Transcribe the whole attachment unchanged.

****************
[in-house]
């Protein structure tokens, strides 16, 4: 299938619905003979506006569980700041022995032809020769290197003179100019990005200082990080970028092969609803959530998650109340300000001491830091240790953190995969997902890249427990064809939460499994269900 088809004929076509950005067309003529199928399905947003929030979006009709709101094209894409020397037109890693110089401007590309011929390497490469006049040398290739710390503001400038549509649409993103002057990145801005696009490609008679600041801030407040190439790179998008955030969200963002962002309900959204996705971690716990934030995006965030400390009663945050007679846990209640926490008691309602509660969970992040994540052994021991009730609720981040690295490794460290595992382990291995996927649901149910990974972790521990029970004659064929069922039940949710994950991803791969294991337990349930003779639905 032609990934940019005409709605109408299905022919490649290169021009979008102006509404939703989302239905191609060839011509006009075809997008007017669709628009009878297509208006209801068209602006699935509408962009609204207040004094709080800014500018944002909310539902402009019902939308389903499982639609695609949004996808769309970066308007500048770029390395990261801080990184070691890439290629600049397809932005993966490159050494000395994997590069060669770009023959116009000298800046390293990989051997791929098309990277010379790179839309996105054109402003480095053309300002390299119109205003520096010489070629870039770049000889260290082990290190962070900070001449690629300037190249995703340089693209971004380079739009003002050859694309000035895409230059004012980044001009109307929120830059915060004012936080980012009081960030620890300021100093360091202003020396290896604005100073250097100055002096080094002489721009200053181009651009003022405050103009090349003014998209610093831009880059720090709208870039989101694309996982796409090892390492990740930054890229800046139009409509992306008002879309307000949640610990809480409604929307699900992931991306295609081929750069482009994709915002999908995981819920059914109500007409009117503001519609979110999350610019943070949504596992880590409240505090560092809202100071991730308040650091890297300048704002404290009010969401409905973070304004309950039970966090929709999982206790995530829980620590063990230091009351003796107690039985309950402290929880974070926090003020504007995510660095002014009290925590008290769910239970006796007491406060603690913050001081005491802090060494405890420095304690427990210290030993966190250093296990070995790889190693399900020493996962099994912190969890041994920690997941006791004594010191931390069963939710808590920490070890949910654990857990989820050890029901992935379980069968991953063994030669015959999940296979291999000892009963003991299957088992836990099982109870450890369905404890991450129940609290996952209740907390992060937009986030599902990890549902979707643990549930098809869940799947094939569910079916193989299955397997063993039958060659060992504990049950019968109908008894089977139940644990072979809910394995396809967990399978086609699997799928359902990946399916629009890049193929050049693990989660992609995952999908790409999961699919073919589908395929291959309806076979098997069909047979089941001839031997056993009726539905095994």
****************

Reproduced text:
[in-house]
């Protein structure tokens, strides 16, 4: 299938619905003979506006569980700041022995032809020769290197003179100019990005200082990080970028092969609803959530998650109340300000001491830091240790953190995969997902890249427990064809939460499994269900 088809004929076509950005067309003529199928399905947003929030979006009709709101094209894409020397037109890693110089401007590309011929390497490469006049040398290739710390503001400038549509649409993103002057990145801005696009490609008679600041801030407040190439790179998008955030969200963002962002309900959204996705971690716990934030995006965030400390009663945050007679846990209640926490008691309602509660969970992040994540052994021991009730609720981040690295490794460290595992382990291995996927649901149910990974972790521990029970004659064929069922039940949710994950991803791969294991337990349930003779639905 032609990934940019005409709605109408299905022919490649290169021009979008102006509404939703989302239905191609060839011509006009075809997008007017669709628009009878297509208006209801068209602006699935509408962009609204207040004094709080800014500018944002909310539902402009019902939308389903499982639609695609949004996808769309970066308007500048770029390395990261801080990184070691890439290629600049397809932005993966490159050494000395994997590069060669770009023959116009000298800046390293990989051997791929098309990277010379790179839309996105054109402003480095053309300002390299119109205003520096010489070629870039770049000889260290082990290190962070900070001449690629300037190249995703340089693209971004380079739009003002050859694309000035895409230059004012980044001009109307929120830059915060004012936080980012009081960030620890300021100093360091202003020396290896604005100073250097100055002096080094002489721009200053181009651009003022405050103009090349003014998209610093831009880059720090709208870039989101694309996982796409090892390492990740930054890229800046139009409509992306008002879309307000949640610990809480409604929307699900992931991306295609081929750069482009994709915002999908995981819920059914109500007409009117503001519609979110999350610019943070949504596992880590409240505090560092809202100071991730308040650091890297300048704002404290009010969401409905973070304004309950039970966090929709999982206790995530829980620590063990230091009351003796107690039985309950402290929880974070926090003020504007995510660095002014009290925590008290769910239970006796007491406060603690913050001081005491802090060494405890420095304690427990210290030993966190250093296990070995790889190693399900020493996962099994912190969890041994920690997941006791004594010191931390069963939710808590920490070890949910654990857990989820050890029901992935379980069968991953063994030669015959999940296979291999000892009963003991299957088992836990099982109870450890369905404890991450129940609290996952209740907390992060937009986030599902990890549902979707643990549930098809869940799947094939569910079916193989299955397997063993039958060659060992504990049950019968109908008894089977139940644990072979809910394995396809967990399978086609699997799928359902990946399916629009890049193929050049693990989660992609995952999908790409999961699919073919589908395929291959309806076979098997069909047979089941001839031997056993009726539905095994």